The Barchester Chronicles
I remember first watching the BBC production of The Barchester Chronicles when I was a child, and being utterly absorbed. Now it seems extraordinary that I should have been so interested in Trollope's world of Anglican Divines and their bizarre dramas. But for years I carried the memory of this series in my head, and I finally bought the DVD and watched it again.
And once again I was completely gone - drawn in to the breathtaking inconsequentiality of Trollope's impossibly genteel world, with its clergymen, academics, nouveau riche and winsome widows. And the production is beautiful - gorgeous scenery, wonderfully campy performances by all concerned, and lots of bonnets and crinolines. I was desperate to see each new episode, and had to ration myself to one a night in order to extend the sweetness of The Barchester Chronicles.
So what is it about? A group of Anglican priests in a mythical cathedral town in nineteenth century England, is what. Their little world is so intensely insular that even the smallest dramas take on immense importance. And what a fascinating little world it is. The hierarchy of the church and the associated titles is heaven to someone like me with slight obsessive-compulsive inclinations. It also offers a fascinating insight into gender and social roles in Victorian England, to the intricacies of the etiquette of the time, and to the rapid changes taking place in class and culture.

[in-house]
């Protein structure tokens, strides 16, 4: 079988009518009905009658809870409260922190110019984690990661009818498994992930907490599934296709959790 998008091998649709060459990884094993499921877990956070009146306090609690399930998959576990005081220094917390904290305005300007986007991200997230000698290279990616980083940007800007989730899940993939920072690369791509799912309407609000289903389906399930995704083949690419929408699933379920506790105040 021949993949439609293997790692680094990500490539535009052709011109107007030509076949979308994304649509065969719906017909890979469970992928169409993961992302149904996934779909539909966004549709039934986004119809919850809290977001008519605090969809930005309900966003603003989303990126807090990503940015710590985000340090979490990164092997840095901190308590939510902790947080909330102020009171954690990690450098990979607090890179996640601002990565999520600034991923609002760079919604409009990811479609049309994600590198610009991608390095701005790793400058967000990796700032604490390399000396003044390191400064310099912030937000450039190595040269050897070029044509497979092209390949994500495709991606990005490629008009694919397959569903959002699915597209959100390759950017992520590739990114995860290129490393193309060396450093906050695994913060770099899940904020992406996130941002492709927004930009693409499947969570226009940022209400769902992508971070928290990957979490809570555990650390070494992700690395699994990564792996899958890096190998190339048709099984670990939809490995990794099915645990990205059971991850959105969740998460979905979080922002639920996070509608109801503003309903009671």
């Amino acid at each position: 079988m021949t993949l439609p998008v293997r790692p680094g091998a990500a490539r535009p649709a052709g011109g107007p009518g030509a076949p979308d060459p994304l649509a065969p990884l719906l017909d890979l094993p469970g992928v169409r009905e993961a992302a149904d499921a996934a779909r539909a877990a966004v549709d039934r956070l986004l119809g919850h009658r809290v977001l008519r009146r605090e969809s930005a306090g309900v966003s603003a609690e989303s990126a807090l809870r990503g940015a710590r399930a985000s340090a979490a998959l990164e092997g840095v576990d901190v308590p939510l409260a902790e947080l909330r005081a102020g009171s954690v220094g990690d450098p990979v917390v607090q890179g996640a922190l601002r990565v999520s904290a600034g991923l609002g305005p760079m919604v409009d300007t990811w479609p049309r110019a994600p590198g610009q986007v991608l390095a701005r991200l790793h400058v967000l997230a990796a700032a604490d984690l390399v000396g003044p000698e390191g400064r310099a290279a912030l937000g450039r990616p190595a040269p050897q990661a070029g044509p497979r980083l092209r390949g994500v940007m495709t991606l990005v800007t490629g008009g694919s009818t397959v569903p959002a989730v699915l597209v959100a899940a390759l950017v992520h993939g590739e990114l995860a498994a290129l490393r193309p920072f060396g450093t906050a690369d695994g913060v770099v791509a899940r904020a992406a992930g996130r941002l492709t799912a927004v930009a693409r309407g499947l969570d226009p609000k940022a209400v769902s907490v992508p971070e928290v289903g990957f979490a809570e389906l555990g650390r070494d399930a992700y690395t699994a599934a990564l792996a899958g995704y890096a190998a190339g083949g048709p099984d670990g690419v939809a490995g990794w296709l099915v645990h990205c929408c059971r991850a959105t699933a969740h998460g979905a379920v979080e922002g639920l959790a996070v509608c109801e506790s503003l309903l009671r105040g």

Alan Rickman plays the ultimate clerical bad-guy, the Bishop's evil assistant Mr. Slope. There are shades of Dickens to his character (possible? Not so sure on my literary history here - am thinking that Trollope was writing slightly after Dickens. Happy to have someone set me right on this), and Mr. Slope reminds me awfully of that other great literary slimebag Uriah Heep. Or perhaps that's just a BBC costume-drama syndrome, with players of literary anti-heros encouraged to ham it up outrageously in their roles. Certainly Alan Rickman camps it up with gusto, and his is the character that delighted me most as a child. I'm also a huge fan of Geraldine McEwan as the Bishop's interfering wife - especially since I have so recently watched her play E. F. Benson's legendary priestess of high-camp, Lucia. She is a marvellous actress, who manages to steal almost every scene she is in.
It is genteel, it is slow-paced and it is thoroughly gorgeous, and I fear that it has caused me to consider embarking on one of those painfully precious literary projects - reading the novels of Anthony Trollope. I will almost certainly become a Trollope bore.
The Barchester Chronicles is perfect viewing for your summer holiday, and the perfect antidote to all of those ghastly hi-tech action films that one is usually bombarded with at this time of year. Escape to a gentler - though not necessarily kinder - world.